We're all music fans. That's why we listen to the radio, buy CD's, go to shows. it's why I feel lucky as hell to be working the job I am.
Music touches everyone in different ways. Everyone has certain favourite artists or songs that have helped us get through tough times and enhanced good times. I can trace back memories of the first time I heard the artist that fills that role for me.
I'll admit, I'm a bit of a Wilco fanboy. I sometimes make fun of my friends for being fanboys of stuff, but I guess I'm just as guilty. If you've never heard of Wilco, they're an alt country/folk rock kind of band from Chicago.
Wilco has been around since 1994, and through the years have built up a solid fanbase, yet a lot of my friends who I talk to about the band have never heard of them.
It was my friend David Trowsdale who first introduced me to the band. One night we watched Saturday Night Live as Wilco came on and played a song that I thought really rocked. Dave lent me his copy of their 2004 album A Ghost Is Born. I still have yet to return it. I listened to the album over and over and began to really love it, and as I got into college, I managed to meet a few other Wilco fans who introduced me to more and more of their material, as I amassed their CDs. I've seen them now 6 times, including 4 times in a 7-month period. If they play two nights at Massey Hall next time they come to Toronto, I know I'll buy tickets for both nights again. Like I said, a bit of a fanboy.
Yankee Hotel Foxtrot
Wilco released their fourth studio album, Yankee Hotel Foxtrot, on this day 10 years ago. (April 23, 2002). The album is a very important one, and is on a number of music bloggers' "Top 10 Albums Of The 2000s" lists.
The story behind the album is pretty interesting, and is a good example of just how crazy the music business can be.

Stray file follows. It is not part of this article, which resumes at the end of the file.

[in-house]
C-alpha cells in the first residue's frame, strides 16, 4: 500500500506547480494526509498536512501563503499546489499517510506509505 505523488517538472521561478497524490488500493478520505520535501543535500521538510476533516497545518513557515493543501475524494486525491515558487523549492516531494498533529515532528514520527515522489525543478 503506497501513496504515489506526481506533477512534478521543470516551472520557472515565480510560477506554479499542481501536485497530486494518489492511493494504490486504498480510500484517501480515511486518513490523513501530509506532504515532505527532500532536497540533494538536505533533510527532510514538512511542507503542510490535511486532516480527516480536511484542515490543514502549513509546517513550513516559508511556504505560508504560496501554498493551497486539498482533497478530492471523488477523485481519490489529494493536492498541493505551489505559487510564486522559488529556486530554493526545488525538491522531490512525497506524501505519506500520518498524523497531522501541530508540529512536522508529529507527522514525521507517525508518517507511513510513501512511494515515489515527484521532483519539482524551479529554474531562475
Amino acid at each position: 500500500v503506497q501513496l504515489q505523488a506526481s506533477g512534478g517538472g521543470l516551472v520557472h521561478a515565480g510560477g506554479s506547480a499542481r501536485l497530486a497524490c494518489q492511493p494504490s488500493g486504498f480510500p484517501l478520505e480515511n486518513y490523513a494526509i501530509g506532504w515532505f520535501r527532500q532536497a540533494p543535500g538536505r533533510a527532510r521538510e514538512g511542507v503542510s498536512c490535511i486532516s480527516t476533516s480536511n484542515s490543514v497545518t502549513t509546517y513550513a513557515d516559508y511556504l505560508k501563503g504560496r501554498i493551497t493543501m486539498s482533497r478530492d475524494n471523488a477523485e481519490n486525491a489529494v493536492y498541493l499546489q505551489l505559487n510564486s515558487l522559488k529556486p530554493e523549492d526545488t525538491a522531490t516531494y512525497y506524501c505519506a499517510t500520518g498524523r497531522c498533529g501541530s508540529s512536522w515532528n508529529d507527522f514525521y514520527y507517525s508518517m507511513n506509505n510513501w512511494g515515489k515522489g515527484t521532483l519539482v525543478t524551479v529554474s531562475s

Wilco finished recording of Yankee Hotel Foxtrot in 2001, but there had been a bit of a shakeup in the offices of their record label, Reprise. In 2001, AOL merged with Time Warner to create AOL Time Warner. Time Warner's market share of the music industry had dropped since the 1990's, and the new executives ordered the termination of 600 jobs. One of those jobs was Reprise Records president Howie Klein. Klein had been a huge supporter of Wilco on the label, and with him gone, head A&R Representative David Kahne was left in charge of deciding whether to release Yankee Hotel Foxtrot or not. He decided not to, and to drop the band from the label.
Wilco's lawyer was able to arrange a buyout. The band would keep the rights for the album in exchange for $50,000. Before Wilco could accept the deal, Reprise called back and offered to give the band the rights to Yankee Hotel Foxtrot for free.
The band had planned to release the album on September 11, 2001, but singer Jeff Tweedy didn't want the band changing labels to cause a lengthy delay in the album's release. After being released from the label, and member Jay Bennett leaving the band, MP3 files of Yankee Hotel Foxtrot's tracks began surfacing on filesharing websites, and so WIlco decided to stream the entirety of the album on its website to discourage sharing of low quality files. On September 18, 2001, the album went live on the website and it received 50,000 hits in that one day, over 8 times its usual traffic. The tour that followed was a financial success, and the band was surprised that fans would sing along to the unreleased songs at the shows.
A number of record companies bid for the right to release Yankee Hotel Foxtrot, and the band signed with Nonesuch Records. Nonesuch was another subsidiary of AOL Time Warner.
So the album was produced by Reprise records, the band got the rights to the music for free, and then Nonesuch paid the band for the album. So essentially, Time Warner paid Wilco twice for the album. Just goes to show how messed up showbiz can bee.
Understandably, such a weird sequence of events created a lot of publicity for the album, and it was critically acclaimed, with Brent Sirota of Pitchfork Media giving the album a perfect 10.0 rating and calling the album "simply a masterpiece."
It was this day 10 years ago that Yankee Hotel Foxtrot was released, and it sold 55,573 copies in its first week, peaking at number 13 on the Billboard 200 chart.
The band, and this album specifically, have played huge roles in my life. If you've never listened to Wilco, I think you owe it to yourself to listen to Yankee Hotel Foxtrot. Do it a couple times if you have to, somtimes it can take a few listens to really get it.
Here's a live performance of the album's first track, I Am Trying To Break Your Heart.
Happy listening, friends.